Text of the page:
Echo looked at his guardian expectantly, tail wagging. “Sit!” she said and he promptly placed his bottom on the ground. In doing so, he received a word of compliment, a stroke behind his ears (which he loves) and a treat. “Go Fetch!” she commanded, throwing his toy a few metres away. He ran, grabbed it between his jaws, and laid it at her feet. Similarly, he received compliments, caresses at his favourite spot and another treat. “Spin!” she instructed. He spun two circles and earned his rewards like before.
To acquire his rewards, Echo had to do certain things like sitting, retrieving and spinning on command. He had to ‘pay his taxes’ to gain his fruits of labour. Nothing came free for him.
In your life, do you pay taxes? Are you aware of how much tax you pay? How do you feel about paying those taxes? As your income taxes come due, you might be like many people – complaining about what you have to fork over to the government. Forty percent of everything I make goes to these people? And for what?
Do you see the value or resent the idea of it? Do you try to evade or avoid paying your taxes? Do you realise that tax evasion is possible but not probable and for those who got caught (most of them) would wish they paid the taxes, to begin with? And the only way to avoid paying taxes is not earning the money in the first place which leaves you in a poorer situation.
First off, taxes go to a lot of programs and services you almost certainly take for granted. Second, do you think you’re so special? People have been complaining about their taxes for thousands of years, and now they are dead. Get over it. Third, this is a good problem to have. Far better than, say, making so little there is nothing left to pay the government or living in anarchy and having to pay for every basic service in a struggle against nature.
But more importantly, income taxes are not the only taxes you pay in life. They are just the financial form. Just like death and change, paying taxes in your life is the only other constant. Everything we do has a toll attached to it. Waiting around is a tax on travelling. Rumours and gossip are the taxes that come from acquiring a public persona. Disagreements and occasional frustration are taxes placed on even the happiest of relationships. Theft is a tax on abundance and having things that other people want. Wastage is a tax on produce on a larger scale. Stress, failure and problems are tariffs that come attached to success. And on and on and on.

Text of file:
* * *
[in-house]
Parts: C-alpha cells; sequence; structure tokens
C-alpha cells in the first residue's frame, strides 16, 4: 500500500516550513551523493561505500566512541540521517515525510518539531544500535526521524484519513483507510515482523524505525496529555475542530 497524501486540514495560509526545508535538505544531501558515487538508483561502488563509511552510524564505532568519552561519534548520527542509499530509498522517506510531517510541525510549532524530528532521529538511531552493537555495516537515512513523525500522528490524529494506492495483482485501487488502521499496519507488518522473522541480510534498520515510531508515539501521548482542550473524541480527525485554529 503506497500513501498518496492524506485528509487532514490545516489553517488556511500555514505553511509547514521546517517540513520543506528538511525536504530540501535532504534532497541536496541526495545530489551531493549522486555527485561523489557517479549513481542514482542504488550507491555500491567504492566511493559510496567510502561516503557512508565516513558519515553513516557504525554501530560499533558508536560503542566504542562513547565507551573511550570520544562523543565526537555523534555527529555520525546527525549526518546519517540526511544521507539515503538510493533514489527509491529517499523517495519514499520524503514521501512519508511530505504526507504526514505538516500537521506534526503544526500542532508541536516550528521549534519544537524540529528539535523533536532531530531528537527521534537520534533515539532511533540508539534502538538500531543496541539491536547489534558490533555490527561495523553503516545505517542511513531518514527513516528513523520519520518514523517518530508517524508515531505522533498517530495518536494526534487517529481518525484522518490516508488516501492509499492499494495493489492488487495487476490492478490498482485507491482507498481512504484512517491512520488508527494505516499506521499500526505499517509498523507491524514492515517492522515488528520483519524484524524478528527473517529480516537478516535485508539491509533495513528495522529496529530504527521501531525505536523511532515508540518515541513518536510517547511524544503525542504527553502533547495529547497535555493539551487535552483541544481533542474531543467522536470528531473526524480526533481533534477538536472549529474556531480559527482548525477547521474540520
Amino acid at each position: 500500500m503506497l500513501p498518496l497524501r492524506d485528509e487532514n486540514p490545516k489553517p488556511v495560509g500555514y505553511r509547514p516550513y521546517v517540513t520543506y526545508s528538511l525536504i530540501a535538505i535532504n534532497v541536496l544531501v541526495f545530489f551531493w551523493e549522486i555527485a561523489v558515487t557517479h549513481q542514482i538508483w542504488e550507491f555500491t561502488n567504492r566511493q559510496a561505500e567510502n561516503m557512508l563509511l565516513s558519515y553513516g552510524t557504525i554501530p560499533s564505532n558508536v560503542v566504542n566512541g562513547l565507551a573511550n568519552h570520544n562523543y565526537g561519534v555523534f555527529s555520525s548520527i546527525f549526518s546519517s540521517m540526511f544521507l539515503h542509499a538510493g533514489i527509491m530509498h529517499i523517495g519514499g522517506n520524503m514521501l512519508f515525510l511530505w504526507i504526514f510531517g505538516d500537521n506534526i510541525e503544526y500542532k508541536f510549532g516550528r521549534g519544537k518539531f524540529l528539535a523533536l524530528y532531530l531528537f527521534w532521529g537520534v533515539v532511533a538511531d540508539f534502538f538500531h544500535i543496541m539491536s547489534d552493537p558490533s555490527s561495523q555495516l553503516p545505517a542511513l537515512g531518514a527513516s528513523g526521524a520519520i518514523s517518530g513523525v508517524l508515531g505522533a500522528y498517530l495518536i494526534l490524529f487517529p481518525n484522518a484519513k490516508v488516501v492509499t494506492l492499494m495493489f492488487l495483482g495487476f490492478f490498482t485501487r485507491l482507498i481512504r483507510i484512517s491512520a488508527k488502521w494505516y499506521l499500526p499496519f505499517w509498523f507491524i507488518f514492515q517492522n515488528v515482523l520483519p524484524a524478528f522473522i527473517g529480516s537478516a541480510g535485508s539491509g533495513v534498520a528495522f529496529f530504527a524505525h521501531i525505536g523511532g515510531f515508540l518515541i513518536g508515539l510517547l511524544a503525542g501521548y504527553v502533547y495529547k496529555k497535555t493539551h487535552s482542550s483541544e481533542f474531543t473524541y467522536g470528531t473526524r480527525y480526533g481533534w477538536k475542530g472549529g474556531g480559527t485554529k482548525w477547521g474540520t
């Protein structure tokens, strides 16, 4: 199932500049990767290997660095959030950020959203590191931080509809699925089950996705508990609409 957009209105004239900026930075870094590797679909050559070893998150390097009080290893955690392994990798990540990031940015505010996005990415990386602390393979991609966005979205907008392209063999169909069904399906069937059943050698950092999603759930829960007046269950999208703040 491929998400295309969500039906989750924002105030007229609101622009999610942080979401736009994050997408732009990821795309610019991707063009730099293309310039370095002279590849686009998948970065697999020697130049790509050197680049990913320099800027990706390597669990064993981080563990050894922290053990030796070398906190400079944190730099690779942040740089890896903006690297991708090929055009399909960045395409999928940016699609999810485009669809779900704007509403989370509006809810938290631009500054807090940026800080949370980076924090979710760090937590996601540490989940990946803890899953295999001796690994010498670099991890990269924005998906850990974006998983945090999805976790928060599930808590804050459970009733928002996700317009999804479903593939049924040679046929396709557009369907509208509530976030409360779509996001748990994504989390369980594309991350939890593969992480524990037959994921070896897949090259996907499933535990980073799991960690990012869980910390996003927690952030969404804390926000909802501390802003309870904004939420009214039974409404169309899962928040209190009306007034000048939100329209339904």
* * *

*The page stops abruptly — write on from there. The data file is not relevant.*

Before you start to resent paying your taxes for life, consider the alternative. If you do not want to wait ever, you will not travel. If you do not want rumours and gossip, you will stay small and unnoticed. If you do not want disagreements and frustration, you will not have relationships. If you do not want theft, you will have minimal belongings and not have anything that others may crave. If you do not want wastage, you will stay small-scale so everything can be accounted for. If you do not want stress, failure and problems, you will not choose success or be successful. Which is the larger price to pay? Which is the worse cost to bear? For many, the lack of tax in those areas may bring more pain than the taxes involved.
Evading those taxes is also futile. In many situations, it is either impossible to evade them or the cost of evading them is even higher than the tax themselves.
Know that there are many forms of taxes in life. You can argue with them, you can even go to great – but ultimately futile – lengths to evade them, or you can simply pay them and enjoy the fruits of what you get to keep.
It is a privilege to be paying taxes. It means that you are doing something worthwhile and of value. No one (including the universe) would tax you if there was no value. The more taxes you pay, the more value you are providing and subsequently, receiving. Be grateful to be paying taxes. Not many are that lucky!
Echo understands all about paying his taxes to receive what he desires. Do you?
‘Nothing will ever befall me that I will receive with gloom or a bad disposition. I will pay my taxes gladly. Now, all the things which cause complain or dread are like the taxes of life – things from which, my dear Lucilius, you should never hope for exemption or seek escape.’ – Seneca, Moral Letters, 96.2